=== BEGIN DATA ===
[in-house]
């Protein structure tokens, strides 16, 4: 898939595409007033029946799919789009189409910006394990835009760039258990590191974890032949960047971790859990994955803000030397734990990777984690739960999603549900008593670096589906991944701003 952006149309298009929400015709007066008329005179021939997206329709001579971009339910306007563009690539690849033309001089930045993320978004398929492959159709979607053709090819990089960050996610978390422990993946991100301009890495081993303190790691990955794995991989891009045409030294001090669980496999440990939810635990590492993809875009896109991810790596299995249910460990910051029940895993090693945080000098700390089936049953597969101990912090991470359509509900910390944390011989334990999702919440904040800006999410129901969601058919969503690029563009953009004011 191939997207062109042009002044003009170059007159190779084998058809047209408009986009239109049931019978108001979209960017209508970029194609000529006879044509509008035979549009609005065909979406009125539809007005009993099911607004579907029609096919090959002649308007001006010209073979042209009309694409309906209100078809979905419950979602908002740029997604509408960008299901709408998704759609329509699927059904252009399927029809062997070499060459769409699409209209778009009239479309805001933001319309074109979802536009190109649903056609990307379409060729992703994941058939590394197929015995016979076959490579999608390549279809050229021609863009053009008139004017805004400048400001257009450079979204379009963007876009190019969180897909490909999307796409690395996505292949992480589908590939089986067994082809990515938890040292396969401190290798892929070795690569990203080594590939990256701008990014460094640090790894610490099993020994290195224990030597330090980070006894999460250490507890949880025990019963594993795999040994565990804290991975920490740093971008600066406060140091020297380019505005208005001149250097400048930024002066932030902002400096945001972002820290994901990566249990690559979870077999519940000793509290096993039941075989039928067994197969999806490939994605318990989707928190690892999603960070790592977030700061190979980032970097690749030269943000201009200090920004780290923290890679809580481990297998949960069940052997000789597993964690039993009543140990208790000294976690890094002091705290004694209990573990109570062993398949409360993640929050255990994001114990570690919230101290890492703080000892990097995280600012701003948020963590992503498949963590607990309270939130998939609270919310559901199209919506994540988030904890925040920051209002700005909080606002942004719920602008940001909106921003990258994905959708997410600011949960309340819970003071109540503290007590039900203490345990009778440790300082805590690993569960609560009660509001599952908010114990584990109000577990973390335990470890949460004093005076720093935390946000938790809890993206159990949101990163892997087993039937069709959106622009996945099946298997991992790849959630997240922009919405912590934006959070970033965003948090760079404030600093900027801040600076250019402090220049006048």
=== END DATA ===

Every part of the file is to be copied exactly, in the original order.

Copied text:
[in-house]
């Protein structure tokens, strides 16, 4: 898939595409007033029946799919789009189409910006394990835009760039258990590191974890032949960047971790859990994955803000030397734990990777984690739960999603549900008593670096589906991944701003 952006149309298009929400015709007066008329005179021939997206329709001579971009339910306007563009690539690849033309001089930045993320978004398929492959159709979607053709090819990089960050996610978390422990993946991100301009890495081993303190790691990955794995991989891009045409030294001090669980496999440990939810635990590492993809875009896109991810790596299995249910460990910051029940895993090693945080000098700390089936049953597969101990912090991470359509509900910390944390011989334990999702919440904040800006999410129901969601058919969503690029563009953009004011 191939997207062109042009002044003009170059007159190779084998058809047209408009986009239109049931019978108001979209960017209508970029194609000529006879044509509008035979549009609005065909979406009125539809007005009993099911607004579907029609096919090959002649308007001006010209073979042209009309694409309906209100078809979905419950979602908002740029997604509408960008299901709408998704759609329509699927059904252009399927029809062997070499060459769409699409209209778009009239479309805001933001319309074109979802536009190109649903056609990307379409060729992703994941058939590394197929015995016979076959490579999608390549279809050229021609863009053009008139004017805004400048400001257009450079979204379009963007876009190019969180897909490909999307796409690395996505292949992480589908590939089986067994082809990515938890040292396969401190290798892929070795690569990203080594590939990256701008990014460094640090790894610490099993020994290195224990030597330090980070006894999460250490507890949880025990019963594993795999040994565990804290991975920490740093971008600066406060140091020297380019505005208005001149250097400048930024002066932030902002400096945001972002820290994901990566249990690559979870077999519940000793509290096993039941075989039928067994197969999806490939994605318990989707928190690892999603960070790592977030700061190979980032970097690749030269943000201009200090920004780290923290890679809580481990297998949960069940052997000789597993964690039993009543140990208790000294976690890094002091705290004694209990573990109570062993398949409360993640929050255990994001114990570690919230101290890492703080000892990097995280600012701003948020963590992503498949963590607990309270939130998939609270919310559901199209919506994540988030904890925040920051209002700005909080606002942004719920602008940001909106921003990258994905959708997410600011949960309340819970003071109540503290007590039900203490345990009778440790300082805590690993569960609560009660509001599952908010114990584990109000577990973390335990470890949460004093005076720093935390946000938790809890993206159990949101990163892997087993039937069709959106622009996945099946298997991992790849959630997240922009919405912590934006959070970033965003948090760079404030600093900027801040600076250019402090220049006048």